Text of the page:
And all Ronnie could do was gaze at me, even with the bullet speeding towards him, all he could do before he crumbled was gaze with that same keenness at me and speak the words, "Dadgum, Charlotte. You are the moon."

I don't know which feeling was stronger- that of disgust at his tenderness even now, when he knew I wanted him gone, or the intense elation, the electrical charge running through my head when I held the pistol against his bloated face. I wasn't happy to be killing him, or holding a gun, or even thinking about living without him. No, the joker's smile I was wearing wasn't about contempt anymore; it was just because I was so goddamn happy to be feeling anything at all. As I felt my inexperienced finger brush the trigger I knew all of Davey's roughness couldn't excite me more than the feeling I had just then, having a weapon in my hand capable of ending everything. And no man could ever make me make me feel the way I did the moment it was done and half of Ronnie's face was wall décor.

A lot of times you'll read stories about folks that stuck it to someone, and how all the killer could think of was the pleading look in the victim's eyes and the remorse they felt later. I don't even remember much of what Ronnie looked like, aside from that keenness which I'd never see again, and that funny feeling I got when I looked at the gun nestled in his cheek; I couldn't help thinking it was kind of like a kid's head on a pillow. And then I thought how grand it was that I never had any kids. That's all. Maybe Ronnie was already dead, in a way he died to me a long time ago, so long that I can't remember what his last words were or what he was ever really like if he was ever like anything. All I think is that I killed Ronnie and left him. And it felt good.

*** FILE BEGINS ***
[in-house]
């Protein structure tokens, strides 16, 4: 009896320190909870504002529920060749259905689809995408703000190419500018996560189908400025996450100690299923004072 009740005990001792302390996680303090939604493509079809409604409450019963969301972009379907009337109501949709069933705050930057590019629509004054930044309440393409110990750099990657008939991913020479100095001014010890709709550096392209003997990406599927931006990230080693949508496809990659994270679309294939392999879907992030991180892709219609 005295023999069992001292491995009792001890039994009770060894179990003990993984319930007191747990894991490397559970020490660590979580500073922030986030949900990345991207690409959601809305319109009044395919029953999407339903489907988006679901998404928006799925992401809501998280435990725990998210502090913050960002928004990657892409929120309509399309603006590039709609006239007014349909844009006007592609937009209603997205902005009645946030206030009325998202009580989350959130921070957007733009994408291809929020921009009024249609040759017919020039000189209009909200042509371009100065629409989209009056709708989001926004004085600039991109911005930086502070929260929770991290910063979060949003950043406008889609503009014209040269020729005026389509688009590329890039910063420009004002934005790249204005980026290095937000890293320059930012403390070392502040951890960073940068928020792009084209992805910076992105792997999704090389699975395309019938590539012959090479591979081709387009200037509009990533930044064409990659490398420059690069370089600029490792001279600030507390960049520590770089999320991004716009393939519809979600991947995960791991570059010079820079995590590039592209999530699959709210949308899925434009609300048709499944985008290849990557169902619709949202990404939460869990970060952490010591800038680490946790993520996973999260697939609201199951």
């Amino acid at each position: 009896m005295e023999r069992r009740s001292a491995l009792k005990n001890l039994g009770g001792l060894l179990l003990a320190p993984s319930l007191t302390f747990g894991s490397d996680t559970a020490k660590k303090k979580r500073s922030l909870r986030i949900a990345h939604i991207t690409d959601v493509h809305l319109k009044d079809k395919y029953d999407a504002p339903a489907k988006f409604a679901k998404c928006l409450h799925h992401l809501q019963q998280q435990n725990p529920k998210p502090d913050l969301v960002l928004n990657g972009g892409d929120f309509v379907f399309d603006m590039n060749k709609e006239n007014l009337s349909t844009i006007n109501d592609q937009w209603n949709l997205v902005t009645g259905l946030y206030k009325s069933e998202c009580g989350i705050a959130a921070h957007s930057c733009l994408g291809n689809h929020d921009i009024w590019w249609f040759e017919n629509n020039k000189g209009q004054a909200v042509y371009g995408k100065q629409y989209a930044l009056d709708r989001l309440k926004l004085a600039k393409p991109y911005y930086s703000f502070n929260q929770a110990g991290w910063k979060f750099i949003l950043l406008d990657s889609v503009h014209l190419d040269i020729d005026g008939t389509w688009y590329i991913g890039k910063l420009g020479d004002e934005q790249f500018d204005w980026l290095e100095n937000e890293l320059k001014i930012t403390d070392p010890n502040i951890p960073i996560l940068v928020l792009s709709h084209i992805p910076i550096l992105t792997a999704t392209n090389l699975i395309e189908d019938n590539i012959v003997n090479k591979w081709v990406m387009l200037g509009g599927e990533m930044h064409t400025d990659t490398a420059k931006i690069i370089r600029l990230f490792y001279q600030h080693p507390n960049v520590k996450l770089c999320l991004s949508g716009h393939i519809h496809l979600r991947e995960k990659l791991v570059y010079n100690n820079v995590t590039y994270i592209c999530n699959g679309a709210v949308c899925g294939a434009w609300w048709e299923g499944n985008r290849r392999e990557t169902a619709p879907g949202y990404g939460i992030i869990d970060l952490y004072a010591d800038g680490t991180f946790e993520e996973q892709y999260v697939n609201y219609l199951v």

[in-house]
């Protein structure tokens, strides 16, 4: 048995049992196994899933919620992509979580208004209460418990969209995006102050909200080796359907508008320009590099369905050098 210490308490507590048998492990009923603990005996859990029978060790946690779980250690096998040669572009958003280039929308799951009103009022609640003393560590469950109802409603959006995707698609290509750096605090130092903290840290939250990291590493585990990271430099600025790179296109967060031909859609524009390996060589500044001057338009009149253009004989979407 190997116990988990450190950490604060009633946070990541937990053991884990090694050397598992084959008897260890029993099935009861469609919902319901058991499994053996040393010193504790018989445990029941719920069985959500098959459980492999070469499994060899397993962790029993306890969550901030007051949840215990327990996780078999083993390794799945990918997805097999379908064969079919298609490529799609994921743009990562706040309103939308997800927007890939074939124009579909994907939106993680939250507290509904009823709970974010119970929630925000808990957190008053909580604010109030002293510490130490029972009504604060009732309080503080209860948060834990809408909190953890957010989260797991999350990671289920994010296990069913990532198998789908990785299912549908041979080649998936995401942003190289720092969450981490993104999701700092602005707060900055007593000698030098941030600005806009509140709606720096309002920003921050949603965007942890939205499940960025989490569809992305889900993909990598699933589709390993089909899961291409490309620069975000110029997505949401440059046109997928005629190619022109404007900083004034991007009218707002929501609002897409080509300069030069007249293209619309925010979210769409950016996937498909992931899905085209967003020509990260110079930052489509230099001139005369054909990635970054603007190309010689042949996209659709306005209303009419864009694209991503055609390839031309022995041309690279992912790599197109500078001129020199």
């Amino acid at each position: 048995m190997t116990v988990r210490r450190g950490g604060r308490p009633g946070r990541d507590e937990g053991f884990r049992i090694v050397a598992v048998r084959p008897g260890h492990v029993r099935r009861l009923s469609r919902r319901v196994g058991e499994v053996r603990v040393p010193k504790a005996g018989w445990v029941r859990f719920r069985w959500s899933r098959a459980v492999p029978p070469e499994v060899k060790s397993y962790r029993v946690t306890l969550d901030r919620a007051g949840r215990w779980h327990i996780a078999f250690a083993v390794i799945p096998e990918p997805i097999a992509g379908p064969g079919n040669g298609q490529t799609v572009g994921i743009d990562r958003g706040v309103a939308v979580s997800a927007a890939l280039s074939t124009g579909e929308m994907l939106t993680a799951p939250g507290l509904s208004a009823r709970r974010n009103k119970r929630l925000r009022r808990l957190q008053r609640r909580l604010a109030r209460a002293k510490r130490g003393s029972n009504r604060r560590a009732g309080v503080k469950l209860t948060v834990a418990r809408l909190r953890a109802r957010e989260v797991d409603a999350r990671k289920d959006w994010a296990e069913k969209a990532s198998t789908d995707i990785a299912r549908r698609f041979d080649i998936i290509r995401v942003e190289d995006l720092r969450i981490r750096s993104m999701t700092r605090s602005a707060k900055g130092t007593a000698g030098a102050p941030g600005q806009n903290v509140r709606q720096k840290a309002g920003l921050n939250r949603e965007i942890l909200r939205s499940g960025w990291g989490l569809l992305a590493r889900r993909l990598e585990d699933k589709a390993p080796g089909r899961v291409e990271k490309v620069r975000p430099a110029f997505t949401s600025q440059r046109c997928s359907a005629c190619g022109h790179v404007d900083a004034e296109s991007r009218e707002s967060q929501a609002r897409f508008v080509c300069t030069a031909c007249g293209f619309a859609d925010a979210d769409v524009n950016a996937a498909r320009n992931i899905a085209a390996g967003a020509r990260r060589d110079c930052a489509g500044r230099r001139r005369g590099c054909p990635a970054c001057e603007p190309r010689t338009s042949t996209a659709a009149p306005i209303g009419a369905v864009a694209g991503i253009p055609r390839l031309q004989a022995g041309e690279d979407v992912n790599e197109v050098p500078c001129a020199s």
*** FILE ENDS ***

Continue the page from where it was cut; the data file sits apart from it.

After, I smoked one last cigarette in honor of all those 3AM thoughts, grabbed my coat, touched up my lipstick, and went out to find Davey. I was in such a fog that I didn't even get into the Bentley, I just made use of my camel's ankles and wandered towards The Lew- but I was stopped in my tracks about halfway there by a celebratory mob, with none other than The Dain parading front and center. I let myself gape as they went by, and I knew there was no pretty thinking left. The Dain had gotten up. Davey had lost. Probably gone down around the same time as the radio got smashed. He didn't have it in him. I wanted to beat myself for ever thinking he did. I kept walking until I saw him cowering in the shadows, his friends leaving his side, a huge half-filled bottle in his hand. "Look, hon, I tried…" he started to say as soon as I got close. I sized him up quickly, trying to make myself think of his hands against my face, the anger I could always sense inside of him, his funny curls slipping like butter between my fingers, but now all I could see were his eyes, looking at me with keenness that seemed all too familiar. I knew then, I knew I had to walk away for his own good before I felt too strong for him, before I took him over. "Keep drinking," I heard myself say, "Stay in the stairwells and alleys and maybe if you watch yourself you can keep the rest of the rats company. I don't need you anymore." It came out cold and certain and I knew he was scared because he had been found out, and I was more than he could ever take. I let him listen to my shoes say goodbye as my steps echoed down the street, and kept my eyes ahead on the only flickering lamp post left alive in this god-forsaken place.